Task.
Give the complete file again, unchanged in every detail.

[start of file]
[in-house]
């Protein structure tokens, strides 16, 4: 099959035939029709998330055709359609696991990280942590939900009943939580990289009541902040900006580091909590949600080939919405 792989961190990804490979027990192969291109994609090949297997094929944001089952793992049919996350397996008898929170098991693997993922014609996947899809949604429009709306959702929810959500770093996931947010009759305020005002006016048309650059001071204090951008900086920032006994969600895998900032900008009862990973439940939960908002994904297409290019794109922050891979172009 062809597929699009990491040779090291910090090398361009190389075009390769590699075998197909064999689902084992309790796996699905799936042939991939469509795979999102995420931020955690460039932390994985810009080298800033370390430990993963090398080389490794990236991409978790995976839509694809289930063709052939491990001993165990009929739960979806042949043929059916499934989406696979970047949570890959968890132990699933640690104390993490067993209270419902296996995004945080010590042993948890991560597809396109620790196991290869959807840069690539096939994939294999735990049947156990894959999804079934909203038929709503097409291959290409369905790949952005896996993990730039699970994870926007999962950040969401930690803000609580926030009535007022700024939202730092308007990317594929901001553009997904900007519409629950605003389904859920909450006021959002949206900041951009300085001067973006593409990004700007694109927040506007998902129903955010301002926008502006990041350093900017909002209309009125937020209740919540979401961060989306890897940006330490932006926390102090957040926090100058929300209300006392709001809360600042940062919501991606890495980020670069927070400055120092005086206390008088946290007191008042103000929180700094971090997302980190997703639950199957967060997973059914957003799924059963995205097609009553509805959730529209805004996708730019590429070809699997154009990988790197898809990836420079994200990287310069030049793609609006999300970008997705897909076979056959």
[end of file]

[in-house]
């Protein structure tokens, strides 16, 4: 099959035939029709998330055709359609696991990280942590939900009943939580990289009541902040900006580091909590949600080939919405 792989961190990804490979027990192969291109994609090949297997094929944001089952793992049919996350397996008898929170098991693997993922014609996947899809949604429009709306959702929810959500770093996931947010009759305020005002006016048309650059001071204090951008900086920032006994969600895998900032900008009862990973439940939960908002994904297409290019794109922050891979172009 062809597929699009990491040779090291910090090398361009190389075009390769590699075998197909064999689902084992309790796996699905799936042939991939469509795979999102995420931020955690460039932390994985810009080298800033370390430990993963090398080389490794990236991409978790995976839509694809289930063709052939491990001993165990009929739960979806042949043929059916499934989406696979970047949570890959968890132990699933640690104390993490067993209270419902296996995004945080010590042993948890991560597809396109620790196991290869959807840069690539096939994939294999735990049947156990894959999804079934909203038929709503097409291959290409369905790949952005896996993990730039699970994870926007999962950040969401930690803000609580926030009535007022700024939202730092308007990317594929901001553009997904900007519409629950605003389904859920909450006021959002949206900041951009300085001067973006593409990004700007694109927040506007998902129903955010301002926008502006990041350093900017909002209309009125937020209740919540979401961060989306890897940006330490932006926390102090957040926090100058929300209300006392709001809360600042940062919501991606890495980020670069927070400055120092005086206390008088946290007191008042103000929180700094971090997302980190997703639950199957967060997973059914957003799924059963995205097609009553509805959730529209805004996708730019590429070809699997154009990988790197898809990836420079994200990287310069030049793609609006999300970008997705897909076979056959």